Does your dog have osteoarthritis?

If your dog’s joints seem uncomfortable, he might have osteoarthritis. A simple blood test that measures levels of Hyaluronic Acid can help you find out.

Osteoarthritis (OA), a degenerative joint disease, is a common affliction in dogs of all breeds, ages, and sizes. OA is a progressive disease resulting from the breakdown of the cartilage and support structures inside the joints. As this cushioning breaks down, damage and inflammation increase, leading to decreased mobility and pain. The ability to identify joint damage becomes important, as many times the dog hides the symptoms until it’s advanced. A simple blood test for Hyaluronic Acid can determine which dogs are experiencing joint degeneration and allow you to intervene to manage the condition.  Fortunately, there are many products and therapies available for these dogs that aim to help prevent, slow, and reverse the damage caused by OA, however the first step is to know when and if your dog needs them.

What is Hyaluronic Acid?

Hyaluronic Acid (HA) is a molecule found within the joint capsule, in the synovial fluid, that acts as a lubricant and cushion for the joint. In a healthy joint, HA remains inside the joint and provides support that prevents the bones from rubbing against each other. As joints begin to break down, HA starts leaking into the surrounding tissue and blood stream, where blood tests can pick it up. As the damage in the joint increases, the level of HA in the blood increases.

Which dogs should be tested?

While all mature dogs could benefit from tests for joint health once they are adults, certain risk factors exist. The following dogs are more prone to OA than others:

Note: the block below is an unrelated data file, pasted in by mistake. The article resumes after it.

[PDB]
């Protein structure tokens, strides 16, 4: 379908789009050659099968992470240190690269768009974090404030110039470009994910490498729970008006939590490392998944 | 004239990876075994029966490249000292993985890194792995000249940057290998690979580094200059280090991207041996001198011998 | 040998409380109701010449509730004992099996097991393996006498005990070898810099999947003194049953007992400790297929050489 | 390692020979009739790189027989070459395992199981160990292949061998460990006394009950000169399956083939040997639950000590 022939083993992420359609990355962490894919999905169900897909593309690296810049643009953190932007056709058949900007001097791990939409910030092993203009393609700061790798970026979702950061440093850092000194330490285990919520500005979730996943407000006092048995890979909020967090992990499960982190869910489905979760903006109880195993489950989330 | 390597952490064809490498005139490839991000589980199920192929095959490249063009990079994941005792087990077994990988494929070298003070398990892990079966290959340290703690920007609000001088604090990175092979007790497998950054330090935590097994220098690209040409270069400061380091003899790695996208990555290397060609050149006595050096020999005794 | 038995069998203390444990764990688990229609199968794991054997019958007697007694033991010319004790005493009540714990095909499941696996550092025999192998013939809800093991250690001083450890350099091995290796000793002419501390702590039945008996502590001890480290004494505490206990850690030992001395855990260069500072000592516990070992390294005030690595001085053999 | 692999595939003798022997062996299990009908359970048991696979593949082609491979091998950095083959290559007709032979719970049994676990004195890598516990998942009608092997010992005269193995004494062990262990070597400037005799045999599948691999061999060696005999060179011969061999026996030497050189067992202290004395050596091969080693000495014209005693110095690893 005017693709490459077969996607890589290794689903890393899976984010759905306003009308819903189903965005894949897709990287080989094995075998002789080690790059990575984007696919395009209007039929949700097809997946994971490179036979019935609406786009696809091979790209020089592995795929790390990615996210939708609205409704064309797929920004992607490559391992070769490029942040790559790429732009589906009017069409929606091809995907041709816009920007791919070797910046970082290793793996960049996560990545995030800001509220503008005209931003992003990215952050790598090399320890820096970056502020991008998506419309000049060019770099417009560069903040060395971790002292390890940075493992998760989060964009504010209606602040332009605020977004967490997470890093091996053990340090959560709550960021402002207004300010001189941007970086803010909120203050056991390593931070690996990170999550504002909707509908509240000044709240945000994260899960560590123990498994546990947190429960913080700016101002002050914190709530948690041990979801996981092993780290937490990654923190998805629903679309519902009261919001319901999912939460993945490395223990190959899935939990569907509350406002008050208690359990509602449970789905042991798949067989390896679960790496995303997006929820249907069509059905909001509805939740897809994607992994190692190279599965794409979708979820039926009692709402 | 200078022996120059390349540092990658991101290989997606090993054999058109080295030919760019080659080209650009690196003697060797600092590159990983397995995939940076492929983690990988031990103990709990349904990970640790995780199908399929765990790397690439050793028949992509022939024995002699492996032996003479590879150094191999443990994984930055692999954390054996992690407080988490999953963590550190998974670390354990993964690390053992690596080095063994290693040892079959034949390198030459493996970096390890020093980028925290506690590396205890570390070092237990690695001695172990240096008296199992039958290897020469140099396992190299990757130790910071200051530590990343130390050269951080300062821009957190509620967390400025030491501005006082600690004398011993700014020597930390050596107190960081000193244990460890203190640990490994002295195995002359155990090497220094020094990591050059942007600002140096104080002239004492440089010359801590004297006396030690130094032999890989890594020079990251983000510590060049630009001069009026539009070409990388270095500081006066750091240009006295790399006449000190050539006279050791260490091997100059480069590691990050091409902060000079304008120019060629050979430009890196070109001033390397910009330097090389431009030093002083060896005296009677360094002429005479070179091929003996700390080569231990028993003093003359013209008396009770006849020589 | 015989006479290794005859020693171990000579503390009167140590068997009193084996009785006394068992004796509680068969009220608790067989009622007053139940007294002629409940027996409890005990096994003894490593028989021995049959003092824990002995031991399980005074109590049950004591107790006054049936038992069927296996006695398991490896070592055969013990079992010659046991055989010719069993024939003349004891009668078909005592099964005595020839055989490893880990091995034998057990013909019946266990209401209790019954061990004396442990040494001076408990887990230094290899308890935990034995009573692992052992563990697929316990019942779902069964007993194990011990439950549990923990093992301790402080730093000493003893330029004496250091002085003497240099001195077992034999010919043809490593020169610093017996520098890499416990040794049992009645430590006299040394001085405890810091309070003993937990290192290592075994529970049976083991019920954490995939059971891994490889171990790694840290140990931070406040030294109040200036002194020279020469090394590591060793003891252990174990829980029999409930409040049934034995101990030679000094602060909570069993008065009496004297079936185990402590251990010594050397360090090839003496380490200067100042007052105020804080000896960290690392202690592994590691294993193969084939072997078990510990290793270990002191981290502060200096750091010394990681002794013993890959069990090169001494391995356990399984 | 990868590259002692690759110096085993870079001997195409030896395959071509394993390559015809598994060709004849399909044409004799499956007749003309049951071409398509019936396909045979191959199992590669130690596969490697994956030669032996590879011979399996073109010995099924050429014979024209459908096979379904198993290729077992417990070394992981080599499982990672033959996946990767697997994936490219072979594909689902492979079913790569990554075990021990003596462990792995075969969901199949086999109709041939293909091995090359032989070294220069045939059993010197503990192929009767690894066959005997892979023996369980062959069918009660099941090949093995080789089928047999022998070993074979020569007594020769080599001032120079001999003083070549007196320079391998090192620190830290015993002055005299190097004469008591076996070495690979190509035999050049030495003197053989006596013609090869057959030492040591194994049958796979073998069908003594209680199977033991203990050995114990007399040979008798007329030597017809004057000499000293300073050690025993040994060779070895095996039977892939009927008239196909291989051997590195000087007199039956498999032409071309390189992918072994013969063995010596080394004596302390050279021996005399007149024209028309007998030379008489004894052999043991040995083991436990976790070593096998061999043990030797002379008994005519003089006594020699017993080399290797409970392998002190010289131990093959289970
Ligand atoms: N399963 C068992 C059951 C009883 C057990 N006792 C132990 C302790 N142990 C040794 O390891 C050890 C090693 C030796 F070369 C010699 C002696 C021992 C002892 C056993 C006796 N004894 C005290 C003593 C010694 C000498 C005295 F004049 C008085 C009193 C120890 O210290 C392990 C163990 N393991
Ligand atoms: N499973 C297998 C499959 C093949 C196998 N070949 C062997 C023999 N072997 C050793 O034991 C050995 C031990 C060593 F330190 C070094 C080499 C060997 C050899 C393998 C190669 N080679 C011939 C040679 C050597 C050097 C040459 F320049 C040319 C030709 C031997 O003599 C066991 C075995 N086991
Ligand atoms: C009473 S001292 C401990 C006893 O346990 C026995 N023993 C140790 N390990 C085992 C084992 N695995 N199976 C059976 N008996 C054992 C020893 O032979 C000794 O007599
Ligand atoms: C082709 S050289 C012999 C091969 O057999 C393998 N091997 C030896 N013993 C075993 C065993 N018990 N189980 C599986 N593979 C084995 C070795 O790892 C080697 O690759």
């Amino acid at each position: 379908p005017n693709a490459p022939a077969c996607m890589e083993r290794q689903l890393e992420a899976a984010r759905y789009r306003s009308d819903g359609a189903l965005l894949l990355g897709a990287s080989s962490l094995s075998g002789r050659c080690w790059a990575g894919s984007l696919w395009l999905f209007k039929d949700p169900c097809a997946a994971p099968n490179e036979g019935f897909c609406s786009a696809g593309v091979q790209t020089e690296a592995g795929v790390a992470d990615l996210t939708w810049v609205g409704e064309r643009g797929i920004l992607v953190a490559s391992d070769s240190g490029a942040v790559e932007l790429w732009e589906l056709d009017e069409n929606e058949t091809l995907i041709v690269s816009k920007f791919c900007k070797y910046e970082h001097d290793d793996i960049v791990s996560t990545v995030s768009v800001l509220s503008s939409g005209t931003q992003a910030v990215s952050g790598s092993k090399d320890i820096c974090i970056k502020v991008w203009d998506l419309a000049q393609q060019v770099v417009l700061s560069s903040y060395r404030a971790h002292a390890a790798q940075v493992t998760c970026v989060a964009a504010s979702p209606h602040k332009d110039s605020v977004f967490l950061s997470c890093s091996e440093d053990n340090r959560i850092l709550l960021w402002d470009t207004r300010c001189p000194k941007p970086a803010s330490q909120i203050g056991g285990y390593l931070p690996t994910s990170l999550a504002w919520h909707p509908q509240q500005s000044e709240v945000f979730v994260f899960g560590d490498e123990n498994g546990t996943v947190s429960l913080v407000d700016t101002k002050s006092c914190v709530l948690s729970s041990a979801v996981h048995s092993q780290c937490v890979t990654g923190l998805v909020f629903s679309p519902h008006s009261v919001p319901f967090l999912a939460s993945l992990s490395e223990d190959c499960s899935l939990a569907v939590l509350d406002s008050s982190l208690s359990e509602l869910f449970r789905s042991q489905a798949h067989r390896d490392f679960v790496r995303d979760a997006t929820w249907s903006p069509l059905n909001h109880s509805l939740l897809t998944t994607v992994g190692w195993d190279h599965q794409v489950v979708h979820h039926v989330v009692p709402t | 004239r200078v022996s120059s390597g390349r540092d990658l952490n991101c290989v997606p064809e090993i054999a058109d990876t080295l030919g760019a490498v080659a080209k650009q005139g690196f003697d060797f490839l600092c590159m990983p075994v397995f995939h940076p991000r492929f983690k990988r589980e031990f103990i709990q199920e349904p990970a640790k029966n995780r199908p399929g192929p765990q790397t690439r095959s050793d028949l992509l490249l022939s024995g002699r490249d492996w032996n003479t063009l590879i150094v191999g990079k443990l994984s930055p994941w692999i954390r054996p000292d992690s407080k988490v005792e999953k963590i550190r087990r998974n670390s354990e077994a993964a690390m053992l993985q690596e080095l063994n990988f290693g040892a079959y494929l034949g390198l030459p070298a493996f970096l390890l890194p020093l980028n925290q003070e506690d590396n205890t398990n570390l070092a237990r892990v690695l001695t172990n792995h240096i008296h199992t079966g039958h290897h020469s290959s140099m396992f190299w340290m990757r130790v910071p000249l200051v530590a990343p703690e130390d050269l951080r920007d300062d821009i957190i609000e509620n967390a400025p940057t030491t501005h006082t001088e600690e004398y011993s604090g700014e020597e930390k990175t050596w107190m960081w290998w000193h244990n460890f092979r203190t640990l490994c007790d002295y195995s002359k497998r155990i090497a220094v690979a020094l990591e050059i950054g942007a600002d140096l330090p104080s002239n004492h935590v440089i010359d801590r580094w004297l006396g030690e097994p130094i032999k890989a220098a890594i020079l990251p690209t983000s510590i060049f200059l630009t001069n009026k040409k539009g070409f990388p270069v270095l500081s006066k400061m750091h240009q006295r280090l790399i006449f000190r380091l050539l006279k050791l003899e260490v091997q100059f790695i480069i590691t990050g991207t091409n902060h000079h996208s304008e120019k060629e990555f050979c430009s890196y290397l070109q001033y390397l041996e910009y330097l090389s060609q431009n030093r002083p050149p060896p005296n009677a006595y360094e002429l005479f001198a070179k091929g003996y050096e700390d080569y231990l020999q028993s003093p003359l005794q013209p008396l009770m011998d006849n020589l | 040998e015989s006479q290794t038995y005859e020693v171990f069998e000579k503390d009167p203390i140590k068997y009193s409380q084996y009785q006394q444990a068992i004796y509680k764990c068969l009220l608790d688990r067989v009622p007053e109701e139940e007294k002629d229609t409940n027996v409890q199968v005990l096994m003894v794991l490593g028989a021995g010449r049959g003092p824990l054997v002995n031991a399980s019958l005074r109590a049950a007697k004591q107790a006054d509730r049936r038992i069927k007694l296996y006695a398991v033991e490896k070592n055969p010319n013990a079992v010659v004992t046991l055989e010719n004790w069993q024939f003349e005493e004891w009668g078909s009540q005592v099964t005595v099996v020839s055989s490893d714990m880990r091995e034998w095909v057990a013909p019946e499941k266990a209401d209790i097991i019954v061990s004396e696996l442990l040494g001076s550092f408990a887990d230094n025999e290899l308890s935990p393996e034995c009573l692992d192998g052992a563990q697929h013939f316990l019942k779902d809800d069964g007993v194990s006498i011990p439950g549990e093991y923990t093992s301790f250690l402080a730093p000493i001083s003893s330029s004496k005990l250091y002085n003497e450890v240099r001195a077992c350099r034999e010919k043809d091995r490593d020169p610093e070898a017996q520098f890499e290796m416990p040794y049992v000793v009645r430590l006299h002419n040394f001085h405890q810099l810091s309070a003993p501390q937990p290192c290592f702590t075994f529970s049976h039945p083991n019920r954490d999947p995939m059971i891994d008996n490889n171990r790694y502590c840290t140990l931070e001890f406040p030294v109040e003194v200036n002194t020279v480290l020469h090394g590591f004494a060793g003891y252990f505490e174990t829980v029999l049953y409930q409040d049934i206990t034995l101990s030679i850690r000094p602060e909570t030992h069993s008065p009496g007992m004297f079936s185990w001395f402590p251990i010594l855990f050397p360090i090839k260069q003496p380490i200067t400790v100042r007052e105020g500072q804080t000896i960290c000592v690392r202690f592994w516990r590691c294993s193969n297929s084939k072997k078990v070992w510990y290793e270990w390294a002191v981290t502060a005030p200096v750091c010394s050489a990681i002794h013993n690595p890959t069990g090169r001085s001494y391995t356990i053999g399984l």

• Large and giant breed dogs
  • Senior and geriatric dogs
  • Active, working, and sporting dogs which may put repetitive stress on joints
  • Breeds predisposed to skeletal disorders (dachshund, bulldogs, etc.)
  • Obese dogs and dogs with poor nutrition

What does a positive HA test indicate?

When Hyaluronic Acid rises to sufficient levels, it becomes positive for joint damage. As long as liver disease is not present, positive HA is a rule-in for osteoarthritis and degenerative joint disease. Your veterinarian may wish to figure out if the joint damage is degenerative only or inflammatory as well, and determine which joints are affected. From there, depending on the level of HA and the rest of the workup (physical exam, imaging, etc.), a plan can be made to manage the joint damage. Several therapies exist that may be part of the plan you and your veterinarian decide on, including:

  • Joint supplements and nutraceuticals
  • NSAIDs
  • Physiotherapy
  • Weight management and diet changes
  • Laser therapy and/or acupuncture
  • Stem cell therapy/ PRP therapy

Getting your dog tested

Testing for joint health is simple and can be performed by your veterinarian. A simple blood draw is all that is needed to send a sample off to VDI Laboratory for testing. This can be performed as a stand-alone test, or as part of a more comprehensive wellness panel like VDI’s Canine Complete Wellness Panel.  Once the blood is sent off, results will indicate the status of your dog’s joints. Recommended testing intervals are: annually for dogs one to five years old and bi-annually for dogs over five years of age or those at high risk of joint disease.